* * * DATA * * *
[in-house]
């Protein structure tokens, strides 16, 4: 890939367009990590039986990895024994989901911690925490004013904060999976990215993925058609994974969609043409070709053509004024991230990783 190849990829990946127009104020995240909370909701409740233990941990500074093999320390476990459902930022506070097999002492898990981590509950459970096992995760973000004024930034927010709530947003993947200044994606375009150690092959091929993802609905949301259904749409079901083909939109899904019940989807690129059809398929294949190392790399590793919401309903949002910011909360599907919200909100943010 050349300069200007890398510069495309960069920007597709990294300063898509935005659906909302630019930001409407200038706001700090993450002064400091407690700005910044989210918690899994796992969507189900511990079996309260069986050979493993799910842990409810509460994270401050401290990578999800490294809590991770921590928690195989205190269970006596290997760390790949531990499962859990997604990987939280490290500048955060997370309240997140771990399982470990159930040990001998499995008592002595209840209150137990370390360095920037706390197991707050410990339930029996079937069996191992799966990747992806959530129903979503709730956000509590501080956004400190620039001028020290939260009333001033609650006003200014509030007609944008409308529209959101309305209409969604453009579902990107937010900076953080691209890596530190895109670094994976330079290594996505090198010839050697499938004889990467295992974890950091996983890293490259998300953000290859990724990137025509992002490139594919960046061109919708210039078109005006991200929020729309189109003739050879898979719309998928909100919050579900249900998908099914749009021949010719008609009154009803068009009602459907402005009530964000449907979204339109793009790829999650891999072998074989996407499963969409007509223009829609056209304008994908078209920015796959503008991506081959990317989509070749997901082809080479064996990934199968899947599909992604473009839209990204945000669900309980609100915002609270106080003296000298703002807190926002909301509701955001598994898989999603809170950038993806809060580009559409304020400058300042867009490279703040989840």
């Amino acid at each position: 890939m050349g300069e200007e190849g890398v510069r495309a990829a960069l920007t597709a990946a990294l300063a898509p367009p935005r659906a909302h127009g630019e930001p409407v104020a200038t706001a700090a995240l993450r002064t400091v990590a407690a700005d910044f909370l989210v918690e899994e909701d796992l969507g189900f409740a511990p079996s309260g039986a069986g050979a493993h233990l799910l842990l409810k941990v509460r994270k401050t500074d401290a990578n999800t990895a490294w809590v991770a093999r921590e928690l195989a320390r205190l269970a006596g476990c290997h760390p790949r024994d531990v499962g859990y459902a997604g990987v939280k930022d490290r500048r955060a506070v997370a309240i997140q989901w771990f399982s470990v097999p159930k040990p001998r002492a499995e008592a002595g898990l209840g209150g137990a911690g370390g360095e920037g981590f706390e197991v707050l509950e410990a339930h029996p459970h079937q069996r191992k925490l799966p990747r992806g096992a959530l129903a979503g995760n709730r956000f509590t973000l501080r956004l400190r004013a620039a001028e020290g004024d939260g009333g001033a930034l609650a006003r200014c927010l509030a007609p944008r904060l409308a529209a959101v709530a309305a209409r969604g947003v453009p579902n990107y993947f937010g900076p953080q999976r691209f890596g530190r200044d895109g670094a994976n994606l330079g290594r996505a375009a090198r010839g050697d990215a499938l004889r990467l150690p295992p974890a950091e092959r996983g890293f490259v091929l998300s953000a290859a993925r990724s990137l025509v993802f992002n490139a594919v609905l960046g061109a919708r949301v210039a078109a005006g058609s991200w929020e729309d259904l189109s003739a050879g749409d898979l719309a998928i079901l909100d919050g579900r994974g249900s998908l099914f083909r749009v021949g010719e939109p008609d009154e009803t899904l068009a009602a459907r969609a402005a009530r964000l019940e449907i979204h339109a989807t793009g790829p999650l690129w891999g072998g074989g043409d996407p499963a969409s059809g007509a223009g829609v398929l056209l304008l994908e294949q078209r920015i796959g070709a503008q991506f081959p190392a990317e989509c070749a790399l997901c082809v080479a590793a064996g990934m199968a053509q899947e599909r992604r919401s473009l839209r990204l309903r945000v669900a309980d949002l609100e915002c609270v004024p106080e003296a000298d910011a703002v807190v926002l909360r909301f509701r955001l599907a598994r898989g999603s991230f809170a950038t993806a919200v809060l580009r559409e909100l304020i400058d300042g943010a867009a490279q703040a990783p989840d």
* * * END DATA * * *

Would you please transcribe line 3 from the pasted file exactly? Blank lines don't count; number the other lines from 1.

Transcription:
């Amino acid at each position: 890939m050349g300069e200007e190849g890398v510069r495309a990829a960069l920007t597709a990946a990294l300063a898509p367009p935005r659906a909302h127009g630019e930001p409407v104020a200038t706001a700090a995240l993450r002064t400091v990590a407690a700005d910044f909370l989210v918690e899994e909701d796992l969507g189900f409740a511990p079996s309260g039986a069986g050979a493993h233990l799910l842990l409810k941990v509460r994270k401050t500074d401290a990578n999800t990895a490294w809590v991770a093999r921590e928690l195989a320390r205190l269970a006596g476990c290997h760390p790949r024994d531990v499962g859990y459902a997604g990987v939280k930022d490290r500048r955060a506070v997370a309240i997140q989901w771990f399982s470990v097999p159930k040990p001998r002492a499995e008592a002595g898990l209840g209150g137990a911690g370390g360095e920037g981590f706390e197991v707050l509950e410990a339930h029996p459970h079937q069996r191992k925490l799966p990747r992806g096992a959530l129903a979503g995760n709730r956000f509590t973000l501080r956004l400190r004013a620039a001028e020290g004024d939260g009333g001033a930034l609650a006003r200014c927010l509030a007609p944008r904060l409308a529209a959101v709530a309305a209409r969604g947003v453009p579902n990107y993947f937010g900076p953080q999976r691209f890596g530190r200044d895109g670094a994976n994606l330079g290594r996505a375009a090198r010839g050697d990215a499938l004889r990467l150690p295992p974890a950091e092959r996983g890293f490259v091929l998300s953000a290859a993925r990724s990137l025509v993802f992002n490139a594919v609905l960046g061109a919708r949301v210039a078109a005006g058609s991200w929020e729309d259904l189109s003739a050879g749409d898979l719309a998928i079901l909100d919050g579900r994974g249900s998908l099914f083909r749009v021949g010719e939109p008609d009154e009803t899904l068009a009602a459907r969609a402005a009530r964000l019940e449907i979204h339109a989807t793009g790829p999650l690129w891999g072998g074989g043409d996407p499963a969409s059809g007509a223009g829609v398929l056209l304008l994908e294949q078209r920015i796959g070709a503008q991506f081959p190392a990317e989509c070749a790399l997901c082809v080479a590793a064996g990934m199968a053509q899947e599909r992604r919401s473009l839209r990204l309903r945000v669900a309980d949002l609100e915002c609270v004024p106080e003296a000298d910011a703002v807190v926002l909360r909301f509701r955001l599907a598994r898989g999603s991230f809170a950038t993806a919200v809060l580009r559409e909100l304020i400058d300042g943010a867009a490279q703040a990783p989840d």